ON SEPTEMBER 24, 1716, Cosimo III de’ Medici, Grand Duke of Tuscany, demarcated the four growing communes of the Chianti region. In case their names have slipped your mind, they are: Chianti Classico, Pomina/Chianti Rufina, Carmignano and Valdarno di Sopra.
With one stroke of his quill, Cosimo III established the world’s first wine appellation, predating by 40 years the setting of the boundaries for port wine production in the Douro Valley by Portugal’s prime minister, the Marquis of Pombal.
If you ask a Canadian to name one Italian wine, I’ll lay odds the answer will be Chianti. And for Canadians of a certain age, the name will immediately conjure up images of bulbous, straw-covered bottles that ended up in neighbourhood trattorias caked with lava-like flows of candle wax.
The Italian name for the straw-corseted bottle is fiasco, and that word in English — ironically — summed up the state of the scandal-ridden Chianti industry in the 1950s and ’60s. That was the era when the white grape Trebbiano made up to 30 per cent of many mass-market Chiantis and when oceans of dubious wine, as palatable as red ink, flowed around the world.
Apart from downright fraud, much of the problem had to do with the original recipe for the blend. This formula was written in stone in the mid-19th century by Baron Bettino Ricasoli, who would later become prime minister of the kingdom of Italy. Ricasoli stated that Chianti should be a blend of 70 per cent Sangiovese grapes, 15 per cent Canaiolo and 15 per cent Malvasia Blanca.
Cynical wine writers have suggested that the stated proportions — particularly the inclusion of 15 per cent of the white Malvasia — reflected the percentages of these varieties that the baron grew in his vineyard at the time.
White grapes did nothing to enhance the flavour or the aging potential of Chianti. And it wasn’t until 1971 that a seminal wine made by Marquis Piero Antinori sparked a revolution in the region and caused a headache for the regulators.
The wine was Tignanello and it created a new category, dubbed Super Tuscan. Not only did Antinori and his oenologist, the late Giacomo Tachis, dispense with white grapes entirely, but in place of Canaiolo they blended their Sangiovese with Cabernet Sauvignon. To add to the heresy, they aged the wine not in the traditional large, oval, Slavonian oak barrels called botte, but in the much smaller, new 225-litre French barriques.
Because it did not conform to denominazione di origine controllata (DOC) Italian wine classification regulations, Tignanello could not call itself Chianti and had to be designated on the label as a humble vino da tavola (table wine), even though it was priced higher than other producers’ Chianti Classico Riserva offerings.
The phenomenal success of Tignanello on the international market spawned a plethora of Super Tuscan wines that thumbed their noses at the DOC appellation.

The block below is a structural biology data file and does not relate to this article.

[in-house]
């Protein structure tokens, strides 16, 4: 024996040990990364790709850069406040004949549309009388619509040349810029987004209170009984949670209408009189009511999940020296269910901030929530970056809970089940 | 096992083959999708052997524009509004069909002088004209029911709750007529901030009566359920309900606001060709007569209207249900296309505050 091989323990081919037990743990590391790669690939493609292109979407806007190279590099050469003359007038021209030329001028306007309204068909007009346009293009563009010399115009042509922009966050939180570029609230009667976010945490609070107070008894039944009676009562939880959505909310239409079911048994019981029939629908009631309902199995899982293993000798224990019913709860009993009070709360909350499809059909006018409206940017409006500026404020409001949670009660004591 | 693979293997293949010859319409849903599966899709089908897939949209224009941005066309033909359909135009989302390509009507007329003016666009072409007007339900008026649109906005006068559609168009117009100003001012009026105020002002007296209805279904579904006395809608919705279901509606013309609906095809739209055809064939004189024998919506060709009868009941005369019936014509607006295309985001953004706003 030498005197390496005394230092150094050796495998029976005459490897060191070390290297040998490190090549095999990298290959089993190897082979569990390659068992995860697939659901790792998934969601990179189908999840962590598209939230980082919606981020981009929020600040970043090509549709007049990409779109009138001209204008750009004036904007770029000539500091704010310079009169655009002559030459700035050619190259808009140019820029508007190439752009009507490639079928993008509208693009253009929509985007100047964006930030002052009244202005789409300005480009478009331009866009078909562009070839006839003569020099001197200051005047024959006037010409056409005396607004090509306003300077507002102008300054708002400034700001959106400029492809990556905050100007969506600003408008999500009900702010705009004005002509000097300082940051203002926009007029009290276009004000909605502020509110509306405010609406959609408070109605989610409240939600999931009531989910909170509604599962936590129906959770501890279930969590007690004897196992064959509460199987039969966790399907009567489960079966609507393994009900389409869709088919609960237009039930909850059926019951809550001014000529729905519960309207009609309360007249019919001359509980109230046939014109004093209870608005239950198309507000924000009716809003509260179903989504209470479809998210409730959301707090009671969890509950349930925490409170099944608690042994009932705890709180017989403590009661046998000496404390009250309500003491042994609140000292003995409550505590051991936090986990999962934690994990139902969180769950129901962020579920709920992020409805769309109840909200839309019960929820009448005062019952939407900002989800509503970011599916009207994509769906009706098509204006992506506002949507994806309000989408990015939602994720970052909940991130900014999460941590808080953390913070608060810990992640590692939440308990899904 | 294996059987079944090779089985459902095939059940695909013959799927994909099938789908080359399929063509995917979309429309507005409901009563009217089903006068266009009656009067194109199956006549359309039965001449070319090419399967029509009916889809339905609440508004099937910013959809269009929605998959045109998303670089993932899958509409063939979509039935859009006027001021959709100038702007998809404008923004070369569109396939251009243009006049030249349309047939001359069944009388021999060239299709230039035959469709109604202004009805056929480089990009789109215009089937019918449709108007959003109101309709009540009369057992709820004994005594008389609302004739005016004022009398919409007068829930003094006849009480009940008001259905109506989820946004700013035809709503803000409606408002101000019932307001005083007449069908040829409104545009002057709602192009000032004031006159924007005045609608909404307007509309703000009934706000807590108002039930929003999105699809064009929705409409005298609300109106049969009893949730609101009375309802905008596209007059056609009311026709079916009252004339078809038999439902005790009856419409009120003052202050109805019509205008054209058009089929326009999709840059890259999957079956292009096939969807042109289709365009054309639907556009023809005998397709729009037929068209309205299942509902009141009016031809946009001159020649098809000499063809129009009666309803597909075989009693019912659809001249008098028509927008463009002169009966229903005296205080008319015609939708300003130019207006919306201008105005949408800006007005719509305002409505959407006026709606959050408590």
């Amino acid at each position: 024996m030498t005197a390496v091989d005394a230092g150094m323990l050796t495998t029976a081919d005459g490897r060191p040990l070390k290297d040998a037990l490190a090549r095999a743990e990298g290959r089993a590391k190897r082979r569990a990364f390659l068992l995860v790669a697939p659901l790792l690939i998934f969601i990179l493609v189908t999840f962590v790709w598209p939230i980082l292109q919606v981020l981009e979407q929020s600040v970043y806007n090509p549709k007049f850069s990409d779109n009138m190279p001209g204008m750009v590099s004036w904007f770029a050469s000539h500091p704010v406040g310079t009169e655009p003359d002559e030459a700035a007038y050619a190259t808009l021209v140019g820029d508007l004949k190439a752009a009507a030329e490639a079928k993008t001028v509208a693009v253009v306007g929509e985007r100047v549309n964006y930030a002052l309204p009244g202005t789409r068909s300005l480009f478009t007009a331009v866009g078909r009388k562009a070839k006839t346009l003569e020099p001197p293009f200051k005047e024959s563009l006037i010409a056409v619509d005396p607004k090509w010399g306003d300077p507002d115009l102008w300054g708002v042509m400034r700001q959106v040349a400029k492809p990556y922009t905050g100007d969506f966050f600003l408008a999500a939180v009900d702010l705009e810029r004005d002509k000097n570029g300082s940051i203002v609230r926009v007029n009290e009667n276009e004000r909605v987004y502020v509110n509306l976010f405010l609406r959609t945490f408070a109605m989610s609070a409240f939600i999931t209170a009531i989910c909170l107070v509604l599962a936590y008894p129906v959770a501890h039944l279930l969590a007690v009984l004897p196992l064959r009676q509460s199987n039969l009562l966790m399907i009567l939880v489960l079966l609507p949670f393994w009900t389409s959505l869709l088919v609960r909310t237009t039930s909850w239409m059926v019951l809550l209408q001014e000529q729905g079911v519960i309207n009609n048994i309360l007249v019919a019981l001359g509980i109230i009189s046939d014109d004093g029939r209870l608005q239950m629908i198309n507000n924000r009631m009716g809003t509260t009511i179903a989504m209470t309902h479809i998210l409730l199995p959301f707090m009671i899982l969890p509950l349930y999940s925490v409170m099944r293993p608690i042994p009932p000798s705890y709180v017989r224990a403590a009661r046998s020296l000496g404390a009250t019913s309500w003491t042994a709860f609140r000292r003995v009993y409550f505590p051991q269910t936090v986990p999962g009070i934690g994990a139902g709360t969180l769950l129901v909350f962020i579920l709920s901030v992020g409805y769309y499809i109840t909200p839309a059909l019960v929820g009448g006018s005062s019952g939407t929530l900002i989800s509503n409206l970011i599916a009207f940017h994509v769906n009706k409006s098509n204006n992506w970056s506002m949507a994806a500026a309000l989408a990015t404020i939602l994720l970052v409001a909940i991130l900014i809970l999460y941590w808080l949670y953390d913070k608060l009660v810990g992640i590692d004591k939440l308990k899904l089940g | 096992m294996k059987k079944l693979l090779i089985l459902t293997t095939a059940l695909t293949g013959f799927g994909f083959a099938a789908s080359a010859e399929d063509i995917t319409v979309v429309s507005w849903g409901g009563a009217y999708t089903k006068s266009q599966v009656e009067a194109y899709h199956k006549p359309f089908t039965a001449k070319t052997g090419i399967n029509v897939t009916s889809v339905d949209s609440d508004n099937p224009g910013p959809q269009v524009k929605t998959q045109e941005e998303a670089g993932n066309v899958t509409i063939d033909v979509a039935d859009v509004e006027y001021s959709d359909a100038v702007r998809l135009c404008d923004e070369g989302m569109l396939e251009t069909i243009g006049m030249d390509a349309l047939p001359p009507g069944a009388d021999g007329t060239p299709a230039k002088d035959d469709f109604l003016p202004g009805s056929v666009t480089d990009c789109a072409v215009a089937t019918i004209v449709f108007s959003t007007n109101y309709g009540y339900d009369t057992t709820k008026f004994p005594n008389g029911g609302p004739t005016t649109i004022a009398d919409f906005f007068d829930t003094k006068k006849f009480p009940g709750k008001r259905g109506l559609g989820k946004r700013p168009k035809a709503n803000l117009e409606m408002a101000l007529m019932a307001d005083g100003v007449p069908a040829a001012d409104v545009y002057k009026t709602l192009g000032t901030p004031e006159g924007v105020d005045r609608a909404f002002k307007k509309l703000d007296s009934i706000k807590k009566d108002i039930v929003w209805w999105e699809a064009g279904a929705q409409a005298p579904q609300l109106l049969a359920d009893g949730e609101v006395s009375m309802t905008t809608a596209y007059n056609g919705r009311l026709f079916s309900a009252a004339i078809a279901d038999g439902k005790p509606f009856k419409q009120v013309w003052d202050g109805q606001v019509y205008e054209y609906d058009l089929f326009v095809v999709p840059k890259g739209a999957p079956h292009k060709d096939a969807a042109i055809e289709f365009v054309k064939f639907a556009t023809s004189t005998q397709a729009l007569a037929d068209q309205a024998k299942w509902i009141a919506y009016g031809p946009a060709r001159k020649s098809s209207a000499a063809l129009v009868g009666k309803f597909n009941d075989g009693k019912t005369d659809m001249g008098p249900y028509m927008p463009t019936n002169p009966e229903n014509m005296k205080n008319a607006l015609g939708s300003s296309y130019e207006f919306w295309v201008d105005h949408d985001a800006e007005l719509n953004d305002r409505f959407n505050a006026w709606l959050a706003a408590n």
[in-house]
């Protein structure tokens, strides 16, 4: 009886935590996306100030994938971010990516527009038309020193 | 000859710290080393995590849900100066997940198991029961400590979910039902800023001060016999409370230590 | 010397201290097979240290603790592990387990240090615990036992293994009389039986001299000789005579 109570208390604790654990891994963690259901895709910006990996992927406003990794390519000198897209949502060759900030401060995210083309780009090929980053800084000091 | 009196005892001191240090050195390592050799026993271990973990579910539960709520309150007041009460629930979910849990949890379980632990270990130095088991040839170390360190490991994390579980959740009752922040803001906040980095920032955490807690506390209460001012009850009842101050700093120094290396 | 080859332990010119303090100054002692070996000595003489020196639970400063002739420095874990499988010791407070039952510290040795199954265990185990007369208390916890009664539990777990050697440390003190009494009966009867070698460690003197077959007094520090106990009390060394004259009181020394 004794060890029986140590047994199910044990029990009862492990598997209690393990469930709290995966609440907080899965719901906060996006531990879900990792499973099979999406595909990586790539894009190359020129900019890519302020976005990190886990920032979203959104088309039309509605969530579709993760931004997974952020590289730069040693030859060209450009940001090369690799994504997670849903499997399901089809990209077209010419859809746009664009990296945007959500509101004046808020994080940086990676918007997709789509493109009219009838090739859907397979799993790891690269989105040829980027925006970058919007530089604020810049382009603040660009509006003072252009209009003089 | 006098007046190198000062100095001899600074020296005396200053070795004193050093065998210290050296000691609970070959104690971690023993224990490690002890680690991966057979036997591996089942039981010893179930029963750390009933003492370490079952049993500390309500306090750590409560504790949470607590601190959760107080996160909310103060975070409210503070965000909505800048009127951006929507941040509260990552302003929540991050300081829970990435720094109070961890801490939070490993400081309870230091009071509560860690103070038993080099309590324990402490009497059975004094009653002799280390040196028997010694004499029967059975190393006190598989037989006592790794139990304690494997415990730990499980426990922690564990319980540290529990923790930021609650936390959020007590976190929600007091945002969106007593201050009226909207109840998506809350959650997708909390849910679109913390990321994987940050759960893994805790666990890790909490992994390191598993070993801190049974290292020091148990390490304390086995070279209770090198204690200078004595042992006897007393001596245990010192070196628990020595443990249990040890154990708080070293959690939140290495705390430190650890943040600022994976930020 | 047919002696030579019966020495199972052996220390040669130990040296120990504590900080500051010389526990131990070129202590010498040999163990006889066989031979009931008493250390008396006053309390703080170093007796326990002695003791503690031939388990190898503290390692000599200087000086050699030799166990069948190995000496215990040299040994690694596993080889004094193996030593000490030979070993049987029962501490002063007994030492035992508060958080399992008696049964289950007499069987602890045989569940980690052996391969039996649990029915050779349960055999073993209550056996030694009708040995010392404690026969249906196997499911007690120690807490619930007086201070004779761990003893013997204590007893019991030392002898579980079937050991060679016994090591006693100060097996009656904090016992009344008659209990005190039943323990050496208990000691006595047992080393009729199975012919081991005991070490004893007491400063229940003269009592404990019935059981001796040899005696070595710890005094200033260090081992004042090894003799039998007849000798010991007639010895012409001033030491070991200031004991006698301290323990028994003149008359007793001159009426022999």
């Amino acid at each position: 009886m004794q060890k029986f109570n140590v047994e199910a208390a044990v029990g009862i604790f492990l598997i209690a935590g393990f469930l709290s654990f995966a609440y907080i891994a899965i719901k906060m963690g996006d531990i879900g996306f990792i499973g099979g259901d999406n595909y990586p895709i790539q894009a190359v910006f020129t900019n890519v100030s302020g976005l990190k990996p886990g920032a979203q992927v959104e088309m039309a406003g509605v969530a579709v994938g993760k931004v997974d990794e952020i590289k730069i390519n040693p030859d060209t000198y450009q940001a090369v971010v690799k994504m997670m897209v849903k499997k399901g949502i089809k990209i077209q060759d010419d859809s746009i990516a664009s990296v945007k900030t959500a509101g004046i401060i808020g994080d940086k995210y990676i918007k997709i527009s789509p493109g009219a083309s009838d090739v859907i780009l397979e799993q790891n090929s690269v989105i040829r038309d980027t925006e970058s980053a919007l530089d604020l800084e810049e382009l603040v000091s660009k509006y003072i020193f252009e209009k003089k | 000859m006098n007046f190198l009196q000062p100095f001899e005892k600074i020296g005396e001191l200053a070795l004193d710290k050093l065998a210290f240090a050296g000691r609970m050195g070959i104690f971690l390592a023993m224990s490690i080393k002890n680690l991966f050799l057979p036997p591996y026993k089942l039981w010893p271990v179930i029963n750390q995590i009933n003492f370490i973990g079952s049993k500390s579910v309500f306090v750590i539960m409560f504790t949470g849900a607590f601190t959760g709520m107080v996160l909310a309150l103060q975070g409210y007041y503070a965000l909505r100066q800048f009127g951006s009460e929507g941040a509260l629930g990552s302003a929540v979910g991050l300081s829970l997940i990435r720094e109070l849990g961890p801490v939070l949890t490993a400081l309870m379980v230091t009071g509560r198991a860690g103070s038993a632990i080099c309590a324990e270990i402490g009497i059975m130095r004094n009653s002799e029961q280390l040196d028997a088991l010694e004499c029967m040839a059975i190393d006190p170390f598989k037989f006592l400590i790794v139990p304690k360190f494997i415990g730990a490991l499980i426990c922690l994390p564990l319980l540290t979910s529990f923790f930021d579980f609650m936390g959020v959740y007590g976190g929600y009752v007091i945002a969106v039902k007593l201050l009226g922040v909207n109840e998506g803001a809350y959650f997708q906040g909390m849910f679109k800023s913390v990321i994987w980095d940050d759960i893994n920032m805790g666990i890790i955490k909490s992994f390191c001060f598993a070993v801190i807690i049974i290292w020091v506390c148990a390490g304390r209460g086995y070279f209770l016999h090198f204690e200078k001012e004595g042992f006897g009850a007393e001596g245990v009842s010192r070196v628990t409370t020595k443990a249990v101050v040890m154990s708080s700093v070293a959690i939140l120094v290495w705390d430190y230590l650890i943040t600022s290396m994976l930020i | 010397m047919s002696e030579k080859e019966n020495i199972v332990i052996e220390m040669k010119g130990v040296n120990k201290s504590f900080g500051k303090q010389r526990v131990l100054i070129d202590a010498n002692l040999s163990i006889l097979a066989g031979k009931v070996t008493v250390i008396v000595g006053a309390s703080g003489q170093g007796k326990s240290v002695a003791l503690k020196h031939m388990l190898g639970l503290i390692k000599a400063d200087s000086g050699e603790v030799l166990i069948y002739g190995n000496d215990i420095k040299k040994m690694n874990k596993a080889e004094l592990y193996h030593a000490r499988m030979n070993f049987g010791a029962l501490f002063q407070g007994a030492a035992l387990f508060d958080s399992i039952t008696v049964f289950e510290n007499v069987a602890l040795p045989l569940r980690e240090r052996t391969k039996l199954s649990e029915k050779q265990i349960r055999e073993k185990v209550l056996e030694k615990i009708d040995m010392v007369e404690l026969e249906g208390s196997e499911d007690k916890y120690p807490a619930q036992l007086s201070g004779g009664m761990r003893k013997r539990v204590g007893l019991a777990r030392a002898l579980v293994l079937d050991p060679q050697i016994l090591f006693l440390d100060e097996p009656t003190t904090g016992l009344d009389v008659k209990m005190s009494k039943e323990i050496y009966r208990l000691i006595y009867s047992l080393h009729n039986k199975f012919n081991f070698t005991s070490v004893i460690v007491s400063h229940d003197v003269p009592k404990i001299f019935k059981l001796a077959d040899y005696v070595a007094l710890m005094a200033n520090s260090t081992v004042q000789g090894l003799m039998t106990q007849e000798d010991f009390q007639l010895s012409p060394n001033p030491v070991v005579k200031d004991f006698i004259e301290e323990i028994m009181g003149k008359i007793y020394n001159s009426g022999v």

The Italians are nothing if not pragmatic. To herd these bastard Sangiovese wines back into the fold and to resolve the vino da tavola anomaly, in 1992 the Italian government created a new wine denomination: indicazione geografica tipica (IGT). The newly minted regulations allowed producers to use 100 per cent Sangiovese if they so desired or to blend with up to 15 per cent of such international varieties as Cabernet Sauvignon, Merlot and Syrah. The result is that today there are literally hundreds of IGT wines produced in Tuscany.
The heartland of the Chianti region is Chianti Classico, 260 square kilometres of hilly woodland and great vistas of vines between two of Italy’s most beautiful cities: Florence in the north and Siena in the south. The driving distance between the cities, through some of the most spectacular winescape on the planet, is 78 kilometres. If you’re in a hurry it’s an hour and a quarter on the motorway — or 30 minutes the way the locals drive.
Only those producers within the Classico zone can put the Gallo nero symbol on the neck of their bottles. The black rooster dates back to 1384 when it was chosen as the emblem of the League of Chianti, an association of the villages of Gaiole, Castellina and Radda, arguably where the best Chiantis still come from.
But today there is more than one Chianti. In 1932 the map of the Chianti region was redrawn and six satellite areas were added around the Classico zone: Colli Aretini (around the town of Arezzo), Colli Fiorentini (Florence), Colline Pisane (Pisa), Colli Senesi (Siena), Montalbano (south of Pistoia) and Rùfina (northeast of Florence).
The Chianti zone shares the Sangiovese grape with other regions within Tuscany: Brunello di Montalcino (80 kilometres south of Florence, where the wines are made with 100-per-cent Sangiovese); Vino Nobile di Montepulciano (40 kilometres southeast of Siena, where they call the grape Prugnolo gentile); and Maremma on the Mediterranean coast (where in addition to Sangiovese they grow the region’s best Cabernet Sauvignon and Merlot grapes).
But it is the Chianti Classico zone that reverberates in the mind and its wines that charm the palate. No visitor can forget the views of those hilltop towns with their red-tiled roofs and elegant cedars. The English discovered the delights of this region years ago and bought up its farmhouses, so much so that it is known in England today as Chianti-shire.
Tony Aspler is the author of 17 books on wine, including his latest, Canadian Wineries.